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Intensive Care Med. 2009 Aug;35(8):1383-9. doi: 10.1007/s00134-009-1471-y. Epub 2009 Apr 7.

Impact of shock requiring norepinephrine on the accuracy and reliability of subcutaneous continuous glucose monitoring.

Author information

1
Intensive Care Unit 13H1, Department of Internal Medicine III, Medical University of Vienna, Waehringer Guertel 18-20, 1090 Vienna, Austria. ulrike.holzinger@meduniwien.ac.at

Abstract

OBJECTIVE:

To evaluate the impact of circulatory shock requiring norepinephrine therapy on the accuracy and reliability of a subcutaneous continuous glucose monitoring system (CGMS) in critically ill patients.

DESIGN AND SETTING:

A prospective, validation study of a medical intensive care unit at a university hospital was carried out.

METHODS:

Continuous glucose monitoring was performed subcutaneously in 50 consecutive patients on intensive insulin therapy (IIT), who were assessed according to the a priori strata of circulatory shock requiring norepinephrine therapy or not.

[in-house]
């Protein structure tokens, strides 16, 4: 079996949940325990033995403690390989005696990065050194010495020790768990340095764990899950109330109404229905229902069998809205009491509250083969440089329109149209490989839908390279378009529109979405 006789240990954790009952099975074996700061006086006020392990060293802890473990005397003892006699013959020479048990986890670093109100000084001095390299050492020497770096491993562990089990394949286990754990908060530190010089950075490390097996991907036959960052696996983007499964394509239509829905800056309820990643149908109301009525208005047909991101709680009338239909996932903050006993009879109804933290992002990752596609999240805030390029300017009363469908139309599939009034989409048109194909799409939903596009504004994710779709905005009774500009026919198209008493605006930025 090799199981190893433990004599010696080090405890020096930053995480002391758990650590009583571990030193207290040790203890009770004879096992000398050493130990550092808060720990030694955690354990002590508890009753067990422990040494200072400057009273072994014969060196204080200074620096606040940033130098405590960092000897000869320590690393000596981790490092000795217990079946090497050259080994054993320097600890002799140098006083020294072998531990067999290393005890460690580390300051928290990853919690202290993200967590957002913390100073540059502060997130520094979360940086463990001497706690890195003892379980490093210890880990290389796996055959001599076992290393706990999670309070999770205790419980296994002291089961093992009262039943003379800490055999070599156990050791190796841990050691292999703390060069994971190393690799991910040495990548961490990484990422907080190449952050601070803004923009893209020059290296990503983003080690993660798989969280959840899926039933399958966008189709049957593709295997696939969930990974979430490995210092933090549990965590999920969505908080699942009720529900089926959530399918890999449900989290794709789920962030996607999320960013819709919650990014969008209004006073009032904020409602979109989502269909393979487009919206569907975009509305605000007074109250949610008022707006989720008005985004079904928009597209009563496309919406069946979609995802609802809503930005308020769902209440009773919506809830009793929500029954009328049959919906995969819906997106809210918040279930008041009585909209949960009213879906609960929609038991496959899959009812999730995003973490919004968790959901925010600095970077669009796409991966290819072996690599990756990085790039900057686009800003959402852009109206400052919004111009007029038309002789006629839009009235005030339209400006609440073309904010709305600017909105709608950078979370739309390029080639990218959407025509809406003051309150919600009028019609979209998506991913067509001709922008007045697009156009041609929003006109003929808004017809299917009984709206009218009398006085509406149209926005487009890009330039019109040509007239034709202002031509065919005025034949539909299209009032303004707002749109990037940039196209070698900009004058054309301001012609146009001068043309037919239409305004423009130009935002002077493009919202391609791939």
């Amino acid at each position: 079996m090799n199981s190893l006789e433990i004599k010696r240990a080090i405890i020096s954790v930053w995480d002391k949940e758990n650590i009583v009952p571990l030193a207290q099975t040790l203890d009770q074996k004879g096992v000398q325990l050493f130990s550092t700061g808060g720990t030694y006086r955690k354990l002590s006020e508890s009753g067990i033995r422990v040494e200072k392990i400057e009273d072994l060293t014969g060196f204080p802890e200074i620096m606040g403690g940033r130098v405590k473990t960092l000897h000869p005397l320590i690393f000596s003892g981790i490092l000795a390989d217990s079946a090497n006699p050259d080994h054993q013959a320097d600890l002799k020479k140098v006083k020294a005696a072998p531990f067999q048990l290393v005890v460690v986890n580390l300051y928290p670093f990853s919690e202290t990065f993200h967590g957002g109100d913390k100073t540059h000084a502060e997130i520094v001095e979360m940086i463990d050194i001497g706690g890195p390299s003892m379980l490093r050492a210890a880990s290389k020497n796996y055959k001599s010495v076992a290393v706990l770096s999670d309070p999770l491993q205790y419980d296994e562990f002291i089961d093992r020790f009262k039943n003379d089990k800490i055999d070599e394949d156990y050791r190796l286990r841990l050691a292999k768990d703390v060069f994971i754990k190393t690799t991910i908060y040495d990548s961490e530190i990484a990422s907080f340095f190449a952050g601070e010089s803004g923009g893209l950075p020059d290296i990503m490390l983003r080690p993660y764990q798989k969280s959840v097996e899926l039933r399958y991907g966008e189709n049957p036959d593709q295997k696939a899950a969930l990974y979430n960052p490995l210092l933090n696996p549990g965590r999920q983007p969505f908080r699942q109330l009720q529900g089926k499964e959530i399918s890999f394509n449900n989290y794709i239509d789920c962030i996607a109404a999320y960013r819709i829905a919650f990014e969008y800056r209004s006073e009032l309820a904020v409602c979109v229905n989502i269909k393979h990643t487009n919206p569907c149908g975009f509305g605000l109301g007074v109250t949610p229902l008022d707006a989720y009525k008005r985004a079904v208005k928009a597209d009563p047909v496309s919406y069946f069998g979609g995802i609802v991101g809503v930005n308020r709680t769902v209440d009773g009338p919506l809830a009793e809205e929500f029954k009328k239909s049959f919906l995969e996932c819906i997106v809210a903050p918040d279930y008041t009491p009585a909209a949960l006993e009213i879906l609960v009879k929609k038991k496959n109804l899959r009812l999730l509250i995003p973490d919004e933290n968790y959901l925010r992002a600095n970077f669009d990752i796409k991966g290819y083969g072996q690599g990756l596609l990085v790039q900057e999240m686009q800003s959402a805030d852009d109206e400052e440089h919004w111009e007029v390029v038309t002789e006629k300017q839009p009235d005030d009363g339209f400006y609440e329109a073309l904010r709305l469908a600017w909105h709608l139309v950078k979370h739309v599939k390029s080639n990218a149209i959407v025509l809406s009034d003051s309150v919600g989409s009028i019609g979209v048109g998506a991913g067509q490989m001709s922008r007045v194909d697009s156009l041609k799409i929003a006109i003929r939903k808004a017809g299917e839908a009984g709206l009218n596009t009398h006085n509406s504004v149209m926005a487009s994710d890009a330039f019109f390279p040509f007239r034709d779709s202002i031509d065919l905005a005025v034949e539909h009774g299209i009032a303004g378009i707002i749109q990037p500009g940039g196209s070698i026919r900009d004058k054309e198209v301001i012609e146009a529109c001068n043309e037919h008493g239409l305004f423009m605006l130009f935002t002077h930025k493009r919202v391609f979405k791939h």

RESULTS:

A total of 736 pairs of sensor glucose (SG)/blood glucose (BG) values were analysed (502 without and 234 with norepinephrine therapy). For all values, repeated measures Bland-Altman analysis showed a mean difference of 0.08 mmol/l (limits of agreement: -1.26 and 1.43 mmol/l). Circulatory shock requiring norepinephrine therapy did not influence the relation of arterial BG with SG in a multivariable random effects linear regression analysis. The covariates norepinephrine dose, body mass index (BMI), glucose level and severity of illness also had no influence. Insulin titration grid analysis showed that 98.6% of the data points were in the acceptable treatment zone. No data were in the life-threatening zone.

CONCLUSIONS:

Circulatory shock requiring norepinephrine therapy, as well as other covariates, had no influence on the accuracy and reliability of the CGMS in critically ill patients.

TRIAL REGISTRATION:

ClinicalTrials.gov NCT00494455.

PMID:
19350213
DOI:
10.1007/s00134-009-1471-y
[Indexed for MEDLINE]

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